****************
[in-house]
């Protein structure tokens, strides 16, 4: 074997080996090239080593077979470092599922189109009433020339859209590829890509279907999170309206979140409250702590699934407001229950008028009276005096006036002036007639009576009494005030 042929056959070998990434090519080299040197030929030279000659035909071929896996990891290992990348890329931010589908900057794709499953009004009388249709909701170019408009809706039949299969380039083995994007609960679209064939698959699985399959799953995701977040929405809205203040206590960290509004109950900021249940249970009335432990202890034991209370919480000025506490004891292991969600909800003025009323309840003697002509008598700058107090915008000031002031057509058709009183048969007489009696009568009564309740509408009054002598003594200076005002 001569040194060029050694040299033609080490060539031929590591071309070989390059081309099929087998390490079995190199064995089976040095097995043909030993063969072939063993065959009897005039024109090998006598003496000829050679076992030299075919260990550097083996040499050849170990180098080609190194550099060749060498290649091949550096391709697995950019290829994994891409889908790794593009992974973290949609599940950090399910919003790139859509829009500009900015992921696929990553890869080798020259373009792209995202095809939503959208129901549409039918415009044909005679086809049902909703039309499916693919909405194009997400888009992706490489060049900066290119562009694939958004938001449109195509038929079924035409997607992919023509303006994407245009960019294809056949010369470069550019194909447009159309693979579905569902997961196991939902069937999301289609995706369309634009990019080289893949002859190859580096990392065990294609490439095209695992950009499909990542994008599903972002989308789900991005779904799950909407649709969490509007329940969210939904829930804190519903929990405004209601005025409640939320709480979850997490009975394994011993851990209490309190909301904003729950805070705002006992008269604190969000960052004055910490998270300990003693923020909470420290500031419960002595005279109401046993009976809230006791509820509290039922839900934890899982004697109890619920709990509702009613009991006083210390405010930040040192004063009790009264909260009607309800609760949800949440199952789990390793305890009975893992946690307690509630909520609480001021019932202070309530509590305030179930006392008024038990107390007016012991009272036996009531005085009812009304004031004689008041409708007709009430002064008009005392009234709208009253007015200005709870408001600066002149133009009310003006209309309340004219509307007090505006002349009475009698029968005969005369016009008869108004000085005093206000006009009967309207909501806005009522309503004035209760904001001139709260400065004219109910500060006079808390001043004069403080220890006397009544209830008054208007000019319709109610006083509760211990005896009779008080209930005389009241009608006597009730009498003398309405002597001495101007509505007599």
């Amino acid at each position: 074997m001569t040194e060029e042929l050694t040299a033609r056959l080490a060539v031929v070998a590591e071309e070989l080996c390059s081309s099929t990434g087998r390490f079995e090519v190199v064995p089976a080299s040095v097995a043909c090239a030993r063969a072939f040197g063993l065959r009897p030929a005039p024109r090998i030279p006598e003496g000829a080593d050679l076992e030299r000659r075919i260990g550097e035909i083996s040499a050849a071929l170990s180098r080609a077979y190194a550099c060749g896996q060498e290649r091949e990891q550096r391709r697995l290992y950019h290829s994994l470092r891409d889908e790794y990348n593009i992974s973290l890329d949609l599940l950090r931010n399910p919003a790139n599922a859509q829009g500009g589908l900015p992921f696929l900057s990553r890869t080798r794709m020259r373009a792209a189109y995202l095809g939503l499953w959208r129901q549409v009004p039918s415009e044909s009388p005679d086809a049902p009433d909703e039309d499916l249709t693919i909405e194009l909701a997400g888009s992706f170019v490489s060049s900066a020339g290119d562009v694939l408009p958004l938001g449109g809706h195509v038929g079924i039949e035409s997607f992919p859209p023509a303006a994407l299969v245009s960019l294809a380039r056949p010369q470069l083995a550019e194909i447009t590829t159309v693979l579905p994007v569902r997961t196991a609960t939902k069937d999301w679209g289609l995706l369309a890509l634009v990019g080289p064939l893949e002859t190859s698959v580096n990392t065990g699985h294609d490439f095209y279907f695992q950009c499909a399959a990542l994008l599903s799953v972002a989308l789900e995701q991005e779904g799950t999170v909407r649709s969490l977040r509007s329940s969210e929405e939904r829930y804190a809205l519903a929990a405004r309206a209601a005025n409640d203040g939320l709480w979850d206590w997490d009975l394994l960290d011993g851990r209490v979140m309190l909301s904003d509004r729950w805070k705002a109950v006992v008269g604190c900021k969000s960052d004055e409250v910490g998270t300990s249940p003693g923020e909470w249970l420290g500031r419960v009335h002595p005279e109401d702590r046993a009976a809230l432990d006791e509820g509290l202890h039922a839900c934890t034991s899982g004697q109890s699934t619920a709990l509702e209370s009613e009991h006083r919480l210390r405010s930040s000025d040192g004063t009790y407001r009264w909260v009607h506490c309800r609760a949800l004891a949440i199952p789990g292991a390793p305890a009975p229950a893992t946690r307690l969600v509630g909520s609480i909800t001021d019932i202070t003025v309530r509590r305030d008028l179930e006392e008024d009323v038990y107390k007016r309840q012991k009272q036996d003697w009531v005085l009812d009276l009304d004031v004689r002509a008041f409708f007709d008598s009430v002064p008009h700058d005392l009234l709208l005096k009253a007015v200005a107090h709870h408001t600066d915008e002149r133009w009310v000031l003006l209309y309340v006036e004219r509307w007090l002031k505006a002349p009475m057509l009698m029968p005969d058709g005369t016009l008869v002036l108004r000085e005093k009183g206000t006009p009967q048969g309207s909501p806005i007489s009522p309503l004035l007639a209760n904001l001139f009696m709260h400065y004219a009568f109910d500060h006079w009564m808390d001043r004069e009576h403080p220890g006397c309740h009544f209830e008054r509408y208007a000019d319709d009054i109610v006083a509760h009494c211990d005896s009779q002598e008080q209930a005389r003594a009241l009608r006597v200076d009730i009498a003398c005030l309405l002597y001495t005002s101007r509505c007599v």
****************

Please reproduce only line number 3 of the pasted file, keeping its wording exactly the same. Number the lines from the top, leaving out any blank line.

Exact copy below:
């Amino acid at each position: 074997m001569t040194e060029e042929l050694t040299a033609r056959l080490a060539v031929v070998a590591e071309e070989l080996c390059s081309s099929t990434g087998r390490f079995e090519v190199v064995p089976a080299s040095v097995a043909c090239a030993r063969a072939f040197g063993l065959r009897p030929a005039p024109r090998i030279p006598e003496g000829a080593d050679l076992e030299r000659r075919i260990g550097e035909i083996s040499a050849a071929l170990s180098r080609a077979y190194a550099c060749g896996q060498e290649r091949e990891q550096r391709r697995l290992y950019h290829s994994l470092r891409d889908e790794y990348n593009i992974s973290l890329d949609l599940l950090r931010n399910p919003a790139n599922a859509q829009g500009g589908l900015p992921f696929l900057s990553r890869t080798r794709m020259r373009a792209a189109y995202l095809g939503l499953w959208r129901q549409v009004p039918s415009e044909s009388p005679d086809a049902p009433d909703e039309d499916l249709t693919i909405e194009l909701a997400g888009s992706f170019v490489s060049s900066a020339g290119d562009v694939l408009p958004l938001g449109g809706h195509v038929g079924i039949e035409s997607f992919p859209p023509a303006a994407l299969v245009s960019l294809a380039r056949p010369q470069l083995a550019e194909i447009t590829t159309v693979l579905p994007v569902r997961t196991a609960t939902k069937d999301w679209g289609l995706l369309a890509l634009v990019g080289p064939l893949e002859t190859s698959v580096n990392t065990g699985h294609d490439f095209y279907f695992q950009c499909a399959a990542l994008l599903s799953v972002a989308l789900e995701q991005e779904g799950t999170v909407r649709s969490l977040r509007s329940s969210e929405e939904r829930y804190a809205l519903a929990a405004r309206a209601a005025n409640d203040g939320l709480w979850d206590w997490d009975l394994l960290d011993g851990r209490v979140m309190l909301s904003d509004r729950w805070k705002a109950v006992v008269g604190c900021k969000s960052d004055e409250v910490g998270t300990s249940p003693g923020e909470w249970l420290g500031r419960v009335h002595p005279e109401d702590r046993a009976a809230l432990d006791e509820g509290l202890h039922a839900c934890t034991s899982g004697q109890s699934t619920a709990l509702e209370s009613e009991h006083r919480l210390r405010s930040s000025d040192g004063t009790y407001r009264w909260v009607h506490c309800r609760a949800l004891a949440i199952p789990g292991a390793p305890a009975p229950a893992t946690r307690l969600v509630g909520s609480i909800t001021d019932i202070t003025v309530r509590r305030d008028l179930e006392e008024d009323v038990y107390k007016r309840q012991k009272q036996d003697w009531v005085l009812d009276l009304d004031v004689r002509a008041f409708f007709d008598s009430v002064p008009h700058d005392l009234l709208l005096k009253a007015v200005a107090h709870h408001t600066d915008e002149r133009w009310v000031l003006l209309y309340v006036e004219r509307w007090l002031k505006a002349p009475m057509l009698m029968p005969d058709g005369t016009l008869v002036l108004r000085e005093k009183g206000t006009p009967q048969g309207s909501p806005i007489s009522p309503l004035l007639a209760n904001l001139f009696m709260h400065y004219a009568f109910d500060h006079w009564m808390d001043r004069e009576h403080p220890g006397c309740h009544f209830e008054r509408y208007a000019d319709d009054i109610v006083a509760h009494c211990d005896s009779q002598e008080q209930a005389r003594a009241l009608r006597v200076d009730i009498a003398c005030l309405l002597y001495t005002s101007r509505c007599v």